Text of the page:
PETERSON AIR FORCE BASE, Colo. --
Reserve Citizen Airmen from the 302nd Maintenance Squadron fuel cell shop swapped out a fuel cell from a C-130 aircraft assigned here for the first time in 25 years with the help of technicians from two different wings.
After flight line maintainers initially identified a fuel leak on an aircraft, 302 MXS fuel cell technicians went to work doing in-depth troubleshooting to determine the location of the leak. The C-130 has multiple flexible fuel cells contained inside the aircraft, separated by walls and connected by a network of hoses that transfer fuel from one cell to another. In this case, only one cell was leaking.
“The leak was inconsistent, but no leakage is allowed at all from the fuel cell the leak was coming from,” said Master Sgt. Jason Wiley, 302 MXS fuel systems section chief. “The auxiliary cell is needed for the aircraft to deploy, so if that cell leaks the aircraft can’t be used to deploy.”
Once the leak location was identified, technicians removed fuel from the aircraft and prepared the area for them to enter the cell. While wearing respirators and a full body suit, two technicians opened the door to the fuel cell and climbed inside, getting to work inspecting and replacing components that may have caused the leak.
“After we replaced the packings and the O-rings inside of the cell it still didn’t fix the problem,” said Wiley. “That’s when we knew we needed to change the cell. I did some research and discovered this unit hasn’t changed a fuel cell since 1995, so nobody here at this shop had done it before.”
Wiley said he started making calls to the other fuel cell shops around the Air Force Reserve, searching for Airmen who had done the replacement recently to discuss the task. After going over some of the potential pitfalls associated with replacing the cell with other fuel shop section chiefs, he sought to bring experienced Airmen out from other units for some technical assistance.
Two Airmen from the 908th Maintenance Squadron at Maxwell Air Force Base and two Airmen from the 934th Maintenance Squadron at Minneapolis-St. Paul Air Reserve Station answered the 302nd Airlift Wing’s call for assistance with getting the fuel cell replaced.
“It’s good to come out here and do things like this because we’re sharing knowledge,” said Staff Sgt. Chase Young, 908 MXS fuel systems specialist. “There might be ways that I work that are better for them, and ways they work that are better for me. It’s the whole reason for this trip.”
Since the cell is made of flexible material, the Airmen had to fold it up inside of the aircraft to compress it small enough to shove the entire cell outside of a hole in the aircraft frame. Once outside of the aircraft, the Airmen laid the cell out on the floor to visually inspect it for defects, eventually inflating the cell with air to check for the exact location of the leak.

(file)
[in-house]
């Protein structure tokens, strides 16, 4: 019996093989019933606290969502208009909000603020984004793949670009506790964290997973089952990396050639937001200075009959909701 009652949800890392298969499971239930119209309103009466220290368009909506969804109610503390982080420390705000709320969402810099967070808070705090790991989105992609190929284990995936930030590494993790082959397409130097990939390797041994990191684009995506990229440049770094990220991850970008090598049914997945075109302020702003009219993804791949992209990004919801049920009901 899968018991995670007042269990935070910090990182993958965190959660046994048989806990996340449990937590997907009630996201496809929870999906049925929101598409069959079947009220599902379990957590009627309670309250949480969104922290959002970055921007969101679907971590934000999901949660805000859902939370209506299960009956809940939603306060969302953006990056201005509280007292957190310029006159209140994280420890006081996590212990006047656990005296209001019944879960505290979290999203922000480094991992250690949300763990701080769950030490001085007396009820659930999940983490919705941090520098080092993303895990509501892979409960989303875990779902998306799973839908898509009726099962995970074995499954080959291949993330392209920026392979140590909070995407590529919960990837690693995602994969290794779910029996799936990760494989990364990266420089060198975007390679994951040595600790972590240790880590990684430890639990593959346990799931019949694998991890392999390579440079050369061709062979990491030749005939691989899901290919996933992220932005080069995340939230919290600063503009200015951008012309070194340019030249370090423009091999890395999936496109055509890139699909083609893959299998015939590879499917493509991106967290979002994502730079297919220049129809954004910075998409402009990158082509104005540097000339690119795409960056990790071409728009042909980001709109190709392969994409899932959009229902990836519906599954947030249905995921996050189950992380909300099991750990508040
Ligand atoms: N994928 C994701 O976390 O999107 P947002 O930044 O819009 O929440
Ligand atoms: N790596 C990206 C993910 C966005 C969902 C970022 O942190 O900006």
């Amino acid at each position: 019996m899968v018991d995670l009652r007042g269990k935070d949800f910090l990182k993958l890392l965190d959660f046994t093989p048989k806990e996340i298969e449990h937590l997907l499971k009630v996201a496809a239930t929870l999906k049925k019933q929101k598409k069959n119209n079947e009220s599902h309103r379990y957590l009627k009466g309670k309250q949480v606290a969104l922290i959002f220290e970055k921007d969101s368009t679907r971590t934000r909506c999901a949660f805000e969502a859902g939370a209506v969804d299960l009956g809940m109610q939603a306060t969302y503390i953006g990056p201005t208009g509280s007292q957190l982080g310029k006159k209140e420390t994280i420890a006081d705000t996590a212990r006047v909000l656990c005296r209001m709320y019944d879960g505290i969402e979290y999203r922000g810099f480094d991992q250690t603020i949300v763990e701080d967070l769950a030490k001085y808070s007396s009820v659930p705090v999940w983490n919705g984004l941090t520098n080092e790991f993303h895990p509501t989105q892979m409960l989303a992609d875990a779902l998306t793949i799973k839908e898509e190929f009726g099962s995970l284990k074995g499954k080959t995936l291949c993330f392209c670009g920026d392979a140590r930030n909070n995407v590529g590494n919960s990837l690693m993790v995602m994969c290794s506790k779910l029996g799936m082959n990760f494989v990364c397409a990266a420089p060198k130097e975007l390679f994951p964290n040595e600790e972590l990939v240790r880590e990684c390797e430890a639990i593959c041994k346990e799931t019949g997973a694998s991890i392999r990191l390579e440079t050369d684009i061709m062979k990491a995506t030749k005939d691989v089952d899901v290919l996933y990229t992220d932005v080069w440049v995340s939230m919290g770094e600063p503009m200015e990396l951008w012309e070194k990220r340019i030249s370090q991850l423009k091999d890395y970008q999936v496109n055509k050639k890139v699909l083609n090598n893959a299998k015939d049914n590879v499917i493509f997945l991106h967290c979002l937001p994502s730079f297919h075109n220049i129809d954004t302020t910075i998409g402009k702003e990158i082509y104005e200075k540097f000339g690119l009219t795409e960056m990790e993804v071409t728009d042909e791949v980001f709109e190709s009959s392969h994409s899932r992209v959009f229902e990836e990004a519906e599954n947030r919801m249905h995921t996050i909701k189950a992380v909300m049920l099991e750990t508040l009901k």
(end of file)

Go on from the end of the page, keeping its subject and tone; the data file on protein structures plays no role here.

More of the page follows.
It takes up to four hours for a team to prepare the aircraft for the task and ensure the work area is safe for maintenance.
“The recent experiences of these Airmen are what qualify them to be out here helping us get this done,” said Wiley.
Young had recently performed a fuel cell change at his unit and was able to identify why the fuel cell didn’t seal properly when his unit first changed it, and was able to fix it.
Staff Sgt. Trevor Serbus, 934 MXS, assisted in changing out electrical components on the aircraft associated with the task and helped Wiley through every step of the process on this job.
When the time came for the new fuel cell to be installed inside of the aircraft, it seemed the cell may not fit inside of the aircraft without damaging it. Staff Sgt. Zane Strand, 934 MXS, confidently pushed the cell into the aircraft, knowing from previous experience that forcing it is the only way to make the cell fit.
After the fuel cell was changed and reconnected, technicians uncovered another major maintenance discrepancy with an indicator on the aircraft. Master Sgt. Richard Day, 908 MXS, was instrumental in addressing the issue, working with specialists from other maintenance career fields to resolve the problem.
“The biggest thing we learned was cooperation,” said Wiley. “We had some disagreements already and landed on three different answers, but I didn’t want to blindly say one was right so let’s do it that way. We discussed the issue and decided on courses of action together as a group.”
This maintenance task was the catalyst for fuel shops around the Air Force Reserve to begin communicating with each other more often, Wiley said.
“I would’ve never had the chance to come out here and meet folks from Minnesota and Colorado otherwise,” said Young. “It helps us get more familiar with each other across the reserve fuel shops. I came in here and on the first day they treated me like I’d been here for the last five years.”
The various fuel shops across the Air Force Reserve have plans to send Airmen to different bases now over the next year to inspect their programs and how they operate, said Wiley.
“After talking with other section chiefs, we realized the Airmen didn’t really know each other,” said Wiley. “If they don’t know each other then they don’t know who to call when they have a problem. So not only do the shop chiefs know each other better and have a relationship, now some of the Airmen do as well.”